In a focus group of Asian students formed by the new initiative, some said they recognized how much their parents struggled to create a better life for them when they immigrated. Many of the students also believed their parents see emotional issues as problems that their children can fix themselves.
“It’s just that entire Asian sense of, you don’t talk about your personal problems,” said Serena Luo, a junior at Lexington High who spoke at the forum. “You just don’t talk about them.”
Luo and Wong Labow worked with the school’s Health Department to create a student survey about stress that included race and ethnic information. They found that more than half of Lexington High School juniors felt extremely high or high levels of stress, but the level among Asian-American students was even higher.
Lazar began Saturday’s forum — the group’s first — by acknowledging her own nervousness in addressing the way a particular culture raises its children. Parents of all cultures, she said, struggle with the job.
“This morning, we are addressing the Asian population in Lexington, because we should, because they’re 30 percent of our kids in this town,” she said. “It does not mean that this community has any worse problems than any other community.”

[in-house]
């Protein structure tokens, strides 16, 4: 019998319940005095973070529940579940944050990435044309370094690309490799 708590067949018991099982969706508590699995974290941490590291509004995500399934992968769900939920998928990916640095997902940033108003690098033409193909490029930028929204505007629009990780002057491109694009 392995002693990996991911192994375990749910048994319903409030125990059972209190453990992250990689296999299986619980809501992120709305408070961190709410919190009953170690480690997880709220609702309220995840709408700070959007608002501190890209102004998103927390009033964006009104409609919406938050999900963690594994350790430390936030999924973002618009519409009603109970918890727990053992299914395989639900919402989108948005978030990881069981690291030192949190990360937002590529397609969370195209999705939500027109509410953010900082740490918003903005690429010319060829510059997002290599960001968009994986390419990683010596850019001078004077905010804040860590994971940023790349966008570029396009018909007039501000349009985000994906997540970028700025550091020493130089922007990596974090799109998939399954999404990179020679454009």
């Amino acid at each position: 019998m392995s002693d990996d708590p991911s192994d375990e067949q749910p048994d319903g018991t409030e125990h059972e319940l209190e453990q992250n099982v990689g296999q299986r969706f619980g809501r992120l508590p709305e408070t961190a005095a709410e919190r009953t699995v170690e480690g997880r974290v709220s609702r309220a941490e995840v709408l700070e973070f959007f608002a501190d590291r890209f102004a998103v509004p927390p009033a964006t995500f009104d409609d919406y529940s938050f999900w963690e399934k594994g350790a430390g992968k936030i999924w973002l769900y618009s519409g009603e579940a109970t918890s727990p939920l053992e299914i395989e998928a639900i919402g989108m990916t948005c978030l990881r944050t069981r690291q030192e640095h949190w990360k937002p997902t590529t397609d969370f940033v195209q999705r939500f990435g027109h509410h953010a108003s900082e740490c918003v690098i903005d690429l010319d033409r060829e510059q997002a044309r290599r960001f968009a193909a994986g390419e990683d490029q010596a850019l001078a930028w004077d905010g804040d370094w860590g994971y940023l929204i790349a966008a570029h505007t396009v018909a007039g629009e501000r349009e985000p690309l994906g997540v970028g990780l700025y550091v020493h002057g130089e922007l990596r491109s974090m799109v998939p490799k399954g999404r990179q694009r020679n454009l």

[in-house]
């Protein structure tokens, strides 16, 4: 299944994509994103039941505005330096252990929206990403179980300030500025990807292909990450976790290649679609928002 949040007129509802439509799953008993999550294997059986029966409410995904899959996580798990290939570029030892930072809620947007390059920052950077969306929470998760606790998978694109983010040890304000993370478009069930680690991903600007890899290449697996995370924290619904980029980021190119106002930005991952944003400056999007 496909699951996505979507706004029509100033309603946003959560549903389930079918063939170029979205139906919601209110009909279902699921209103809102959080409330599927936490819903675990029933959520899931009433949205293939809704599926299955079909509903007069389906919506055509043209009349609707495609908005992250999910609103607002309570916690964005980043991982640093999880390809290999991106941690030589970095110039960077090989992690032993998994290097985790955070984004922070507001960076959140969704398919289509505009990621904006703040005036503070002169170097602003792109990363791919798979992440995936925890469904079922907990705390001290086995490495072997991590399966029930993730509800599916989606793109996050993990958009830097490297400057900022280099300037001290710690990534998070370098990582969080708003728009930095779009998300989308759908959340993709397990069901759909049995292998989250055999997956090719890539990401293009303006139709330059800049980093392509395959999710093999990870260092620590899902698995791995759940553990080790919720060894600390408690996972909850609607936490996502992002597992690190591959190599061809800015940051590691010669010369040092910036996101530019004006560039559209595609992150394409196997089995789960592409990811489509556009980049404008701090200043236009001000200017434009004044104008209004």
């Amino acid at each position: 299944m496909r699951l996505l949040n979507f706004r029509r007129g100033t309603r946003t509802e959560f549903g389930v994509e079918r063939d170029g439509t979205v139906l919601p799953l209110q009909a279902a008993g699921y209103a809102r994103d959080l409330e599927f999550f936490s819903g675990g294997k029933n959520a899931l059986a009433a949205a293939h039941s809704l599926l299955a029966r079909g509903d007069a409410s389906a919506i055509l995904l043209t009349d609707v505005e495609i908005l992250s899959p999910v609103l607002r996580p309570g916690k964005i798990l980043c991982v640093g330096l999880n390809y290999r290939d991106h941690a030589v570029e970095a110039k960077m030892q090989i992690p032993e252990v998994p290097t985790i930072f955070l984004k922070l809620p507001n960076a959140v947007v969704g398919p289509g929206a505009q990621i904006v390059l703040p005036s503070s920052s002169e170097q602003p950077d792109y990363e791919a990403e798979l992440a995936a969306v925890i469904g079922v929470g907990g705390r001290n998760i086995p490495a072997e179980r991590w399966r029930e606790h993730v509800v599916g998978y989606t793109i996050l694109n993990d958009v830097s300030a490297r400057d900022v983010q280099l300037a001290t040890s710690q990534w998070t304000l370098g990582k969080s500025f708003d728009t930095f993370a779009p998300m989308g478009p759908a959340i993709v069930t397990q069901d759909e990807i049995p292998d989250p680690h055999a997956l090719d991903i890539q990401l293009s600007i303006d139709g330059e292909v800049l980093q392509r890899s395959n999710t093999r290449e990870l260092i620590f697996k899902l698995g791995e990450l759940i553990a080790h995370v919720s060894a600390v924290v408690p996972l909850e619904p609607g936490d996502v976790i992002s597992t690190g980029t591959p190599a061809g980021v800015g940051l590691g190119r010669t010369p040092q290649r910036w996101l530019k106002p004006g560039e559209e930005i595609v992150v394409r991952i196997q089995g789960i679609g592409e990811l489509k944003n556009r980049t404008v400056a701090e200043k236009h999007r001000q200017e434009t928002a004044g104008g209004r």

Josephine Kim, a lecturer at the Harvard Graduate School of Education, told the gathering she often counsels second-generation Asian students who are struggling to connect with their parents.
To parents who may think their children are fine because they’re doing well in school, she warned: “Grades are not a reflection of well-being.”
Cultural issues erupt, Kim says, when children learn Western values in school. Then they apply them to their home lives — leading to family conflict.
“Our kids are becoming Westernized,” she told the Lexington parents. “So what do we do to prevent that? We hold on even tighter to our own cultural heritage.”
Somava Stout, the mother of a junior who loves the challenging work of a rigorous high school and also feels the pressure to excel, has tried to ease the stress for her daughter.
Somava and her husband dissuaded Shohini from packing her schedule with too many AP classes and extracurriculars.
“I find myself worrying in this environment, ‘Is she getting enough sleep? Is she having enough time with friends?’ ” said Stout, who attended the forum.
As a so-called 1.5 generation Indian immigrant — Stout moved to the United States with her family when she was a child — she understands why Asian families place such a high value on education. Her parents earned $10 a month in India until they received advanced degrees; education meant the difference between poverty and a comfortable life.
“In places like India, your future is determined by how you do on a particular test,” said Stout, a doctor and vice president at Cambridge Health Alliance. “In many ways, that is how parents show their love. They make sure you’re prepared for a particular test because that will determine your future.”
Parents had been talking about these issues, Stout said, but the forum turned them into a townwide, public discussion.
“It was a nice east-west conversation,” she said. “I think the discussion has to happen together.”